United States of America, Plaintiff-appellee, v. Joseph Taglione, Jr., Defendant-appellant, 546 F.2d 194 (5th Cir. 1977)Annotate this Case
Theodore J. Sakowitz, Fed. Public Defender (Court-Appointed not under Act), Michael J. Rosen, Asst. Fed. Public Defender, Miami, Fla., for defendant-appellant.
Robert W. Rust, U. S. Atty., Michael P. Sullivan, William R. Northcutt, Asst. U. S. Attys., Miami, Fla., for plaintiff-appellee.
Appeal from the United States District Court for the Southern District of Florida.
Before COLEMAN, AINSWORTH and INGRAHAM, Circuit Judges.
COLEMAN, Circuit Judge:
Appellant, Joseph Taglione, Jr., was convicted of unlawfully and wilfully committing extortion, which extortion did obstruct, delay and affect commerce and the movement of articles and commodities in commerce, in violation of Title 18, U.S.C., § 1951.1 The relevant facts are as follows: On March 1, 1975, Shell Oil Company shipped a box of D-16 credit card invoices2 totalling $78,000 from its distribution plant in Zionsville, Indiana, to its credit card center in Tulsa, Oklahoma, via transport truck and air carrier.
These invoices never reached the Tulsa Center. Instead, the box containing the invoices, along with two boxes containing live worms, was found by appellant and two friends3 lying on the side of the road in the snow at the Indianapolis airport. The boxes containing the worms were stamped "Allegheny Airlines" and were returned to that airline. The box containing the invoices was stamped only "Shell Oil Co., Credit Card Center, Tulsa, Okla." This box contained four smaller cartons which were divided between the three men, placed in their luggage and taken to Fort Lauderdale, Florida. Taglione testified that he felt this was necessary to protect the property since the weather would probably have destroyed them if left on the ground.
On Monday, March 3, Al Hogan, credit manager for the Tulsa Center, received a phone call on Shell's toll free number from Taglione, posing as one John Tumarco.4 The caller indicated that he represented a client who had found $100,000 worth of Shell invoices which he would release to Shell for a finder's fee of $25,000. Hogan responded that $25,000 was too high since Shell could probably restore most of the invoices through the dealer-held copies. He indicated, however, that Shell might consider a slight reward. At no time did Hogan tell Taglione that Shell would not consider a negotiated reward.
Hogan testified that he asked for the invoices gratuitously but Taglione refused, indicating that he would destroy them if the fee was not paid. The appellant did not recall Hogan demanding their return without a finder's fee but admitted he did "offer" to destroy the invoices if Shell could reconstruct them and they were actually worthless.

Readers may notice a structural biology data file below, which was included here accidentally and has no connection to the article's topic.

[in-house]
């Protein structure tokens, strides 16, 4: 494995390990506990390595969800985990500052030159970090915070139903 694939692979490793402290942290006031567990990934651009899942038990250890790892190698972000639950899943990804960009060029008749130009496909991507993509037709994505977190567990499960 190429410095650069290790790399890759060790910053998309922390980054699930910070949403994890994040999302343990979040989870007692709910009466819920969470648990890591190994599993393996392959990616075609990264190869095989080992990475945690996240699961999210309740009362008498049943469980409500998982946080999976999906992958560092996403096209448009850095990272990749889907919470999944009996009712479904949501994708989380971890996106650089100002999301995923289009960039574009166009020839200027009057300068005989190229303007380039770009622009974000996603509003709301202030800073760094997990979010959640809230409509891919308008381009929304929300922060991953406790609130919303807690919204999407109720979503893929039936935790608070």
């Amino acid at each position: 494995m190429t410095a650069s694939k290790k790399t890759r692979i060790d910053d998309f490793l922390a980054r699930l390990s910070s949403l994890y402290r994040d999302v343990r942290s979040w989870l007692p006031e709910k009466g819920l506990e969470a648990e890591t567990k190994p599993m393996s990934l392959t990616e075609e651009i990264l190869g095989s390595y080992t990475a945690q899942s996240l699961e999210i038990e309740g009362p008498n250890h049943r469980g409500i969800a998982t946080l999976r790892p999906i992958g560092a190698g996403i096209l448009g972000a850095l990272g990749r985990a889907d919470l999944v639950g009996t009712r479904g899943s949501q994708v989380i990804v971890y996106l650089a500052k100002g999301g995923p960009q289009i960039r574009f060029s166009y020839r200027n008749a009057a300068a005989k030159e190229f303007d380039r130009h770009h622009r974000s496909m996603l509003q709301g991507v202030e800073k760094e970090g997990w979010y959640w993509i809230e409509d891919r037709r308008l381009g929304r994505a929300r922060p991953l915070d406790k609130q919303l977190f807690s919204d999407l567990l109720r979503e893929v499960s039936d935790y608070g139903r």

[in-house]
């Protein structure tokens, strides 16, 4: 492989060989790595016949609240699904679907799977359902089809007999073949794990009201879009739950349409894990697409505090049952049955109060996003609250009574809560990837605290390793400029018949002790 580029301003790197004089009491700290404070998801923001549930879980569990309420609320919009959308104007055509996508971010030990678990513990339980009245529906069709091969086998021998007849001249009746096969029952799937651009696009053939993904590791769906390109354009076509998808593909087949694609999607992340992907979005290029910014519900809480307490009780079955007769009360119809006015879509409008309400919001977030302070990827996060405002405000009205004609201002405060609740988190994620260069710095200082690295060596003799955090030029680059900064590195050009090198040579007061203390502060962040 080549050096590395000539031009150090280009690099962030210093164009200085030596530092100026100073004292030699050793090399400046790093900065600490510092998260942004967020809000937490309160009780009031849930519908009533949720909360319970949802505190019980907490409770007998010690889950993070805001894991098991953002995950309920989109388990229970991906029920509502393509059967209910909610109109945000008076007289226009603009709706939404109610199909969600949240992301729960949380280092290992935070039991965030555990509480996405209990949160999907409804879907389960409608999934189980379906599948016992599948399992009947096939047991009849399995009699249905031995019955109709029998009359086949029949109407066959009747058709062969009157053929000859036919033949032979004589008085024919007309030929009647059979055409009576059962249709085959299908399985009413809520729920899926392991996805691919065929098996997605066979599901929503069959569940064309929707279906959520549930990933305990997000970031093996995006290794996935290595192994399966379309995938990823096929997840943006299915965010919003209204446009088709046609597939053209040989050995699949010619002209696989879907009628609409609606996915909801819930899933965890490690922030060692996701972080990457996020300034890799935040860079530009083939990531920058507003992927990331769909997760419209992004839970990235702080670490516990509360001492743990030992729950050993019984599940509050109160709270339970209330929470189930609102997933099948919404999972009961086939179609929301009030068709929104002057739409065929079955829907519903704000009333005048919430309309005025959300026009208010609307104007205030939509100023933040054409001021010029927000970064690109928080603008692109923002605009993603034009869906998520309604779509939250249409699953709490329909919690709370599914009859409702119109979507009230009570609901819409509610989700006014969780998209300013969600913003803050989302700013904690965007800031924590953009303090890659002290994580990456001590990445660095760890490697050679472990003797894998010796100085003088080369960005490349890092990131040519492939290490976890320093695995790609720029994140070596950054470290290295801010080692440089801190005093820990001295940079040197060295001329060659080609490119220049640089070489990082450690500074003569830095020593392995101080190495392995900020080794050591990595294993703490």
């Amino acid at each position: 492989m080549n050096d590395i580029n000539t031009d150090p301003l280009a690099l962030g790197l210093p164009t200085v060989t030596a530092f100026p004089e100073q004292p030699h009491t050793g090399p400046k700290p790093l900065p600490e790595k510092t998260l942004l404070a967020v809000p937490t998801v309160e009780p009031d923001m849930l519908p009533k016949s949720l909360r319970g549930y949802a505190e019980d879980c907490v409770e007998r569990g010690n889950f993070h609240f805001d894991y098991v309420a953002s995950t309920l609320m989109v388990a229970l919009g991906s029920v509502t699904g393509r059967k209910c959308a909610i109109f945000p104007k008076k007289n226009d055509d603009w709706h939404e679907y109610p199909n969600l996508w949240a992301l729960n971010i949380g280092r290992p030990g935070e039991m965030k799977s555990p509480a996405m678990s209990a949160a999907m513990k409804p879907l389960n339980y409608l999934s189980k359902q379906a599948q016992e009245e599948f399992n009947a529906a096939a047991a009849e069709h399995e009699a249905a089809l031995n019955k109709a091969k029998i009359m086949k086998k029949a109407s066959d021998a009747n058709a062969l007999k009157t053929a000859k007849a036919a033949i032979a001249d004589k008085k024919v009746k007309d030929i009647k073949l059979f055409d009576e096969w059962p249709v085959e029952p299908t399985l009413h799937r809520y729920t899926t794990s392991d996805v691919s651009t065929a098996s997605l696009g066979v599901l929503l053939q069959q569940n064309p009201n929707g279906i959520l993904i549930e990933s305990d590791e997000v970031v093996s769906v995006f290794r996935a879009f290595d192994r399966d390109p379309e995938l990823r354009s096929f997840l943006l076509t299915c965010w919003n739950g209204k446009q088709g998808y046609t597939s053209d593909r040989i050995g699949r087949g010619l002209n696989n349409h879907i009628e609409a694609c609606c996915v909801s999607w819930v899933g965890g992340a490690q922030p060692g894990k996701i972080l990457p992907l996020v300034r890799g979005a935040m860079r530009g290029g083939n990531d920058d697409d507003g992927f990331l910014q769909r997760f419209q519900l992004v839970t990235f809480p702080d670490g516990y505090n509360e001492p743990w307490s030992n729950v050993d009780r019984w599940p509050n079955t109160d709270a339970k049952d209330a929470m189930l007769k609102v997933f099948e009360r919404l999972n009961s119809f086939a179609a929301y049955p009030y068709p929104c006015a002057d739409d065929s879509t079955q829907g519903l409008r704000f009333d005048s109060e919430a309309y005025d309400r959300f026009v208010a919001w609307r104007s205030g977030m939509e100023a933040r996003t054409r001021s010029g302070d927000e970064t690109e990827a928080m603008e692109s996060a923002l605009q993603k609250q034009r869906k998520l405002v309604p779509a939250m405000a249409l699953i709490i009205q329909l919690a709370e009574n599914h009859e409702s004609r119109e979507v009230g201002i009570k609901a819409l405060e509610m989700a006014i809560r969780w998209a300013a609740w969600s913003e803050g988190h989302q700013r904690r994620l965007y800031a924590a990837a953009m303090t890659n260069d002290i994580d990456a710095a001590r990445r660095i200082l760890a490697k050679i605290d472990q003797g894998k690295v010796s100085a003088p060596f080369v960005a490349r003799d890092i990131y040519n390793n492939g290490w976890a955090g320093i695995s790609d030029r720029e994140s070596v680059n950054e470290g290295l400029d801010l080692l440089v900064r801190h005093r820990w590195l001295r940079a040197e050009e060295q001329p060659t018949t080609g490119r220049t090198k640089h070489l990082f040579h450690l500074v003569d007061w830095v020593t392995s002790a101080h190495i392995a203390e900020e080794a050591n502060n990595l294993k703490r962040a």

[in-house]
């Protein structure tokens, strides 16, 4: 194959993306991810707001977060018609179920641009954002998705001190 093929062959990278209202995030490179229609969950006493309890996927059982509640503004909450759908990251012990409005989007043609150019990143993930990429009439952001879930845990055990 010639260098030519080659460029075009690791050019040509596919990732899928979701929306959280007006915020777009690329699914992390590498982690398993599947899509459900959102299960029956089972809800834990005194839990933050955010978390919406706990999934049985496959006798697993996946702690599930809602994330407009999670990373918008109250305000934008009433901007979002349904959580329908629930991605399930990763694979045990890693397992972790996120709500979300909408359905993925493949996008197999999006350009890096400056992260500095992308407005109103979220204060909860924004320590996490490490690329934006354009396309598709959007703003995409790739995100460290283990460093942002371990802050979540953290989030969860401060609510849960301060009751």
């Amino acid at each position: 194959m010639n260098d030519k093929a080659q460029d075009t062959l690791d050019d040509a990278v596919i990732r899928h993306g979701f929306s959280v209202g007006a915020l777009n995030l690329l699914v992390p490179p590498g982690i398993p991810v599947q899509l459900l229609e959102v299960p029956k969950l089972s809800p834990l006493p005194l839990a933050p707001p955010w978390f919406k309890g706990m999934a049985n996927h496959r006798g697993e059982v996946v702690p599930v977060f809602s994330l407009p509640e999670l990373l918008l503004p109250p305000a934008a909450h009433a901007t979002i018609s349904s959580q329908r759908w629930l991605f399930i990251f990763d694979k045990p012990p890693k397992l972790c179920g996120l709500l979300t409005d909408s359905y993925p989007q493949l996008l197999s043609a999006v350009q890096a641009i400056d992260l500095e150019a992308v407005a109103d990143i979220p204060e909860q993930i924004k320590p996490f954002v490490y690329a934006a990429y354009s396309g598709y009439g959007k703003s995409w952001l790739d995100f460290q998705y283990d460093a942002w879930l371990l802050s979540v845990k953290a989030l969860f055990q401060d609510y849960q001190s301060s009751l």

A second phone call on March 3 by Taglione, still posing as Tumarco, was received by Jack Hall, manager of the Accounting & Services Department at the Tulsa Center. Taglione gave a description of the invoices he was holding and a March 4 call was arranged. At that time, a further detailed description of the invoices was given, to satisfy Shell that these were the missing invoices. A meeting was also arranged the next day for the supposed Tumarco to meet with Bill Edwards, a corporate security representative for Shell Oil Company, to check the authenticity of the invoices. Concerning the reward, Hall said he would have a figure by that time. This conversation was taped and played to the jury.
The March 4 meeting of Edwards and Taglione at the Shell Oil Port Everglades office in Fort Lauderdale was also taped and played to the jury. That tape exposed the appellant, using the name of John Tumarco, acting as business manager for an undisclosed party, negotiating for a reward or finder's fee of 25% of the worth of the invoices, about.$19,000. A meeting for March 6 was arranged for the transfer of the invoices and the.$19,000.
Edwards and Taglione met on March 6 at the Central Bank of North Dade at the suggestion of Taglione, since, as he testified, cash would be involved and he had dealt at this bank for seven years. This meeting was also taped. The tape revealed that Taglione offered to put the money in a safety deposit box and requested a letter of appreciation indicating the amount of the reward. He also requested a polygraph test to prove that the invoices were not stolen. Taglione hesitated in producing the invoices, at one point driving off and then returning; further negotiations for the requested amount were held and Taglione finally produced the invoices and was arrested.
On February 2, 1975, Taglione, Thomas Schlaebitz, and Richard D'Andrea were tried on a 3-count indictment charging all three defendants with conspiracy to obstruct, delay and affect commerce and the movement of articles and commodities by extortion in that the defendants conspired to obtain approximately $20,000 from Shell Oil Company with the consent of Shell Oil being induced by the wrongful use of the fear of financial and economic injury in that the defendants would withhold from Shell Oil a shipment of Shell credit card invoices unless and until Shell paid the $20,000. A second count charged the three defendants with actual commission of the crime.
Defendants Schlaebitz and D'Andrea were acquitted of both counts on February 5, 1976. The jury was unable to reach a verdict as to Taglione on either count and a mistrial was declared.
On April 22, 1976, the second trial commenced against Taglione. Because both alleged co-conspirators had been acquitted the conspiracy count was dismissed. On April 23, the jury returned a verdict of guilty on the remaining count and appellant was sentenced to 12 years.
The conviction is now vigorously attacked on several points.